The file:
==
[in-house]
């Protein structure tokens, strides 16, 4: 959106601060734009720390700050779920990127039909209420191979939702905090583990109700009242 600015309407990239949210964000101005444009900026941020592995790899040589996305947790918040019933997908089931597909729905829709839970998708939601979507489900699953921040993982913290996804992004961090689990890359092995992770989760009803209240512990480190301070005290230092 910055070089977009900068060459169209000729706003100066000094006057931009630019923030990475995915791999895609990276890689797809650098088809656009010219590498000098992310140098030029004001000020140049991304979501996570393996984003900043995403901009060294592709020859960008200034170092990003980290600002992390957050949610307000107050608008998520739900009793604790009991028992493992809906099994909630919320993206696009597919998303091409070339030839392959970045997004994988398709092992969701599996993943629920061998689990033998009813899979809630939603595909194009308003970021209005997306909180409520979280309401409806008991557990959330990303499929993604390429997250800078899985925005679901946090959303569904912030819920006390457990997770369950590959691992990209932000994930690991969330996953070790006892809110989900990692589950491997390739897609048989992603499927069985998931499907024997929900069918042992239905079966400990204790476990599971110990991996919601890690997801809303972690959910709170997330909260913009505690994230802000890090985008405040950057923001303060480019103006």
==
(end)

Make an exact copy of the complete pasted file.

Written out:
[in-house]
């Protein structure tokens, strides 16, 4: 959106601060734009720390700050779920990127039909209420191979939702905090583990109700009242 600015309407990239949210964000101005444009900026941020592995790899040589996305947790918040019933997908089931597909729905829709839970998708939601979507489900699953921040993982913290996804992004961090689990890359092995992770989760009803209240512990480190301070005290230092 910055070089977009900068060459169209000729706003100066000094006057931009630019923030990475995915791999895609990276890689797809650098088809656009010219590498000098992310140098030029004001000020140049991304979501996570393996984003900043995403901009060294592709020859960008200034170092990003980290600002992390957050949610307000107050608008998520739900009793604790009991028992493992809906099994909630919320993206696009597919998303091409070339030839392959970045997004994988398709092992969701599996993943629920061998689990033998009813899979809630939603595909194009308003970021209005997306909180409520979280309401409806008991557990959330990303499929993604390429997250800078899985925005679901946090959303569904912030819920006390457990997770369950590959691992990209932000994930690991969330996953070790006892809110989900990692589950491997390739897609048989992603499927069985998931499907024997929900069918042992239905079966400990204790476990599971110990991996919601890690997801809303972690959910709170997330909260913009505690994230802000890090985008405040950057923001303060480019103006």